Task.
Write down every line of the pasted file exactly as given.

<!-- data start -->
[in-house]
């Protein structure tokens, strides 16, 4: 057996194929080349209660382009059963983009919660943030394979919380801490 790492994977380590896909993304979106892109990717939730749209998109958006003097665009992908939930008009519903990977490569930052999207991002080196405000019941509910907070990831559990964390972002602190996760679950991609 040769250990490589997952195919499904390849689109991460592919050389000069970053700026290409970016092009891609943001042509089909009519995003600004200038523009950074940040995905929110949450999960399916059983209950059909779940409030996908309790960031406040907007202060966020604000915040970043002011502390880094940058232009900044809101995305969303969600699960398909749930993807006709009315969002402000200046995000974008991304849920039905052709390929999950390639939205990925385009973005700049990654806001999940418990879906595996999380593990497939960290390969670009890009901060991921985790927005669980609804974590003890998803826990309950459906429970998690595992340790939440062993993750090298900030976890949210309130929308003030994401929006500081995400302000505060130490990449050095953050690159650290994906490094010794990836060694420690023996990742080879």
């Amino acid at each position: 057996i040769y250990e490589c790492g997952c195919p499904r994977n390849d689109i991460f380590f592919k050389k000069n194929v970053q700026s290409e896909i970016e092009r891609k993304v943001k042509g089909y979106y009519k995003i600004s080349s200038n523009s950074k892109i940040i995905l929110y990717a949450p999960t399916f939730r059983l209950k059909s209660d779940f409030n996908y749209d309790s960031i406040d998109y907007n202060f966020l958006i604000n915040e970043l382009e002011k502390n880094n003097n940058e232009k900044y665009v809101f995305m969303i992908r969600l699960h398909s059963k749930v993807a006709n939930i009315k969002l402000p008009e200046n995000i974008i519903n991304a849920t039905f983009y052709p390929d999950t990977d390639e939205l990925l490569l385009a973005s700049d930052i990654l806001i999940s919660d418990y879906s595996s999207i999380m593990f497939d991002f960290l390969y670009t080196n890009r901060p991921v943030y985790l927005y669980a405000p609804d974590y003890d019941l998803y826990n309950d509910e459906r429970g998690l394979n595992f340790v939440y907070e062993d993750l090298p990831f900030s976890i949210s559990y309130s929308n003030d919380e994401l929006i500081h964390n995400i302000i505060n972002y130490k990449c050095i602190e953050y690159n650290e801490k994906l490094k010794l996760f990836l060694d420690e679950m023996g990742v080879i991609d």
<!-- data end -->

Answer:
[in-house]
């Protein structure tokens, strides 16, 4: 057996194929080349209660382009059963983009919660943030394979919380801490 790492994977380590896909993304979106892109990717939730749209998109958006003097665009992908939930008009519903990977490569930052999207991002080196405000019941509910907070990831559990964390972002602190996760679950991609 040769250990490589997952195919499904390849689109991460592919050389000069970053700026290409970016092009891609943001042509089909009519995003600004200038523009950074940040995905929110949450999960399916059983209950059909779940409030996908309790960031406040907007202060966020604000915040970043002011502390880094940058232009900044809101995305969303969600699960398909749930993807006709009315969002402000200046995000974008991304849920039905052709390929999950390639939205990925385009973005700049990654806001999940418990879906595996999380593990497939960290390969670009890009901060991921985790927005669980609804974590003890998803826990309950459906429970998690595992340790939440062993993750090298900030976890949210309130929308003030994401929006500081995400302000505060130490990449050095953050690159650290994906490094010794990836060694420690023996990742080879």
């Amino acid at each position: 057996i040769y250990e490589c790492g997952c195919p499904r994977n390849d689109i991460f380590f592919k050389k000069n194929v970053q700026s290409e896909i970016e092009r891609k993304v943001k042509g089909y979106y009519k995003i600004s080349s200038n523009s950074k892109i940040i995905l929110y990717a949450p999960t399916f939730r059983l209950k059909s209660d779940f409030n996908y749209d309790s960031i406040d998109y907007n202060f966020l958006i604000n915040e970043l382009e002011k502390n880094n003097n940058e232009k900044y665009v809101f995305m969303i992908r969600l699960h398909s059963k749930v993807a006709n939930i009315k969002l402000p008009e200046n995000i974008i519903n991304a849920t039905f983009y052709p390929d999950t990977d390639e939205l990925l490569l385009a973005s700049d930052i990654l806001i999940s919660d418990y879906s595996s999207i999380m593990f497939d991002f960290l390969y670009t080196n890009r901060p991921v943030y985790l927005y669980a405000p609804d974590y003890d019941l998803y826990n309950d509910e459906r429970g998690l394979n595992f340790v939440y907070e062993d993750l090298p990831f900030s976890i949210s559990y309130s929308n003030d919380e994401l929006i500081h964390n995400i302000i505060n972002y130490k990449c050095i602190e953050y690159n650290e801490k994906l490094k010794l996760f990836l060694d420690e679950m023996g990742v080879i991609d």